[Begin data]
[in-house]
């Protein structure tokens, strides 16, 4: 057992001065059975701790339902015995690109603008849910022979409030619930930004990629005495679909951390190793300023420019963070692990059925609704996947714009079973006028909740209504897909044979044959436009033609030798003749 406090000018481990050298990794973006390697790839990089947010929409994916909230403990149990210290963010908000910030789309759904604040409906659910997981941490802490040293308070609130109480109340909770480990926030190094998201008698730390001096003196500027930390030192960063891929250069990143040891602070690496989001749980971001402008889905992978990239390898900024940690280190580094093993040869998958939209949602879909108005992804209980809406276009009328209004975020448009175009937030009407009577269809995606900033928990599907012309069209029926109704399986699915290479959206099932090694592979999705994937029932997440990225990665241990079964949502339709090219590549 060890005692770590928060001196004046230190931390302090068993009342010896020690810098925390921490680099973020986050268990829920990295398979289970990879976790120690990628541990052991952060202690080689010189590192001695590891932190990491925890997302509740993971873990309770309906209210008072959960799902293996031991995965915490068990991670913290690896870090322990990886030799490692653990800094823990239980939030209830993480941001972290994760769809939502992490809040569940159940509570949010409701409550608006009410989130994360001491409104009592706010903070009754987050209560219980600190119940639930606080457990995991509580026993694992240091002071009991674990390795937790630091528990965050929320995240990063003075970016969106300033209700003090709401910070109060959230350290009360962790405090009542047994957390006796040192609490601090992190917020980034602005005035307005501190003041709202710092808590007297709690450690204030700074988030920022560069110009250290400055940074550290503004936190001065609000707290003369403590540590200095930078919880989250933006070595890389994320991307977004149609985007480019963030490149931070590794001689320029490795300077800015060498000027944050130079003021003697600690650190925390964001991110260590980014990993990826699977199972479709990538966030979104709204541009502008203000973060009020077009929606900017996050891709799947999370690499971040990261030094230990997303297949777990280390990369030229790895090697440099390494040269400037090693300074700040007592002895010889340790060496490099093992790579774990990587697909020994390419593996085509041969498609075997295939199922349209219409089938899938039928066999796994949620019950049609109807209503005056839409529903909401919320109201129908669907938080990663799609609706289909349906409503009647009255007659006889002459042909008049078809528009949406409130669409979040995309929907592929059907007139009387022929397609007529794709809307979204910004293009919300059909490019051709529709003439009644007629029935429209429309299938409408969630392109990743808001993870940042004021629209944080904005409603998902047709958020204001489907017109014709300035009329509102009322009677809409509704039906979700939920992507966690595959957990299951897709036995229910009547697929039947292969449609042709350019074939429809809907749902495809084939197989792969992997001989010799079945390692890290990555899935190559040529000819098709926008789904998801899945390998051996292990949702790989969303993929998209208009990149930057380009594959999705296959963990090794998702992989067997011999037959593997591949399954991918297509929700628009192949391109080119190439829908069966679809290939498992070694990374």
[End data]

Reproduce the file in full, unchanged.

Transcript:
[in-house]
């Protein structure tokens, strides 16, 4: 057992001065059975701790339902015995690109603008849910022979409030619930930004990629005495679909951390190793300023420019963070692990059925609704996947714009079973006028909740209504897909044979044959436009033609030798003749 406090000018481990050298990794973006390697790839990089947010929409994916909230403990149990210290963010908000910030789309759904604040409906659910997981941490802490040293308070609130109480109340909770480990926030190094998201008698730390001096003196500027930390030192960063891929250069990143040891602070690496989001749980971001402008889905992978990239390898900024940690280190580094093993040869998958939209949602879909108005992804209980809406276009009328209004975020448009175009937030009407009577269809995606900033928990599907012309069209029926109704399986699915290479959206099932090694592979999705994937029932997440990225990665241990079964949502339709090219590549 060890005692770590928060001196004046230190931390302090068993009342010896020690810098925390921490680099973020986050268990829920990295398979289970990879976790120690990628541990052991952060202690080689010189590192001695590891932190990491925890997302509740993971873990309770309906209210008072959960799902293996031991995965915490068990991670913290690896870090322990990886030799490692653990800094823990239980939030209830993480941001972290994760769809939502992490809040569940159940509570949010409701409550608006009410989130994360001491409104009592706010903070009754987050209560219980600190119940639930606080457990995991509580026993694992240091002071009991674990390795937790630091528990965050929320995240990063003075970016969106300033209700003090709401910070109060959230350290009360962790405090009542047994957390006796040192609490601090992190917020980034602005005035307005501190003041709202710092808590007297709690450690204030700074988030920022560069110009250290400055940074550290503004936190001065609000707290003369403590540590200095930078919880989250933006070595890389994320991307977004149609985007480019963030490149931070590794001689320029490795300077800015060498000027944050130079003021003697600690650190925390964001991110260590980014990993990826699977199972479709990538966030979104709204541009502008203000973060009020077009929606900017996050891709799947999370690499971040990261030094230990997303297949777990280390990369030229790895090697440099390494040269400037090693300074700040007592002895010889340790060496490099093992790579774990990587697909020994390419593996085509041969498609075997295939199922349209219409089938899938039928066999796994949620019950049609109807209503005056839409529903909401919320109201129908669907938080990663799609609706289909349906409503009647009255007659006889002459042909008049078809528009949406409130669409979040995309929907592929059907007139009387022929397609007529794709809307979204910004293009919300059909490019051709529709003439009644007629029935429209429309299938409408969630392109990743808001993870940042004021629209944080904005409603998902047709958020204001489907017109014709300035009329509102009322009677809409509704039906979700939920992507966690595959957990299951897709036995229910009547697929039947292969449609042709350019074939429809809907749902495809084939197989792969992997001989010799079945390692890290990555899935190559040529000819098709926008789904998801899945390998051996292990949702790989969303993929998209208009990149930057380009594959999705296959963990090794998702992989067997011999037959593997591949399954991918297509929700628009192949391109080119190439829908069966679809290939498992070694990374």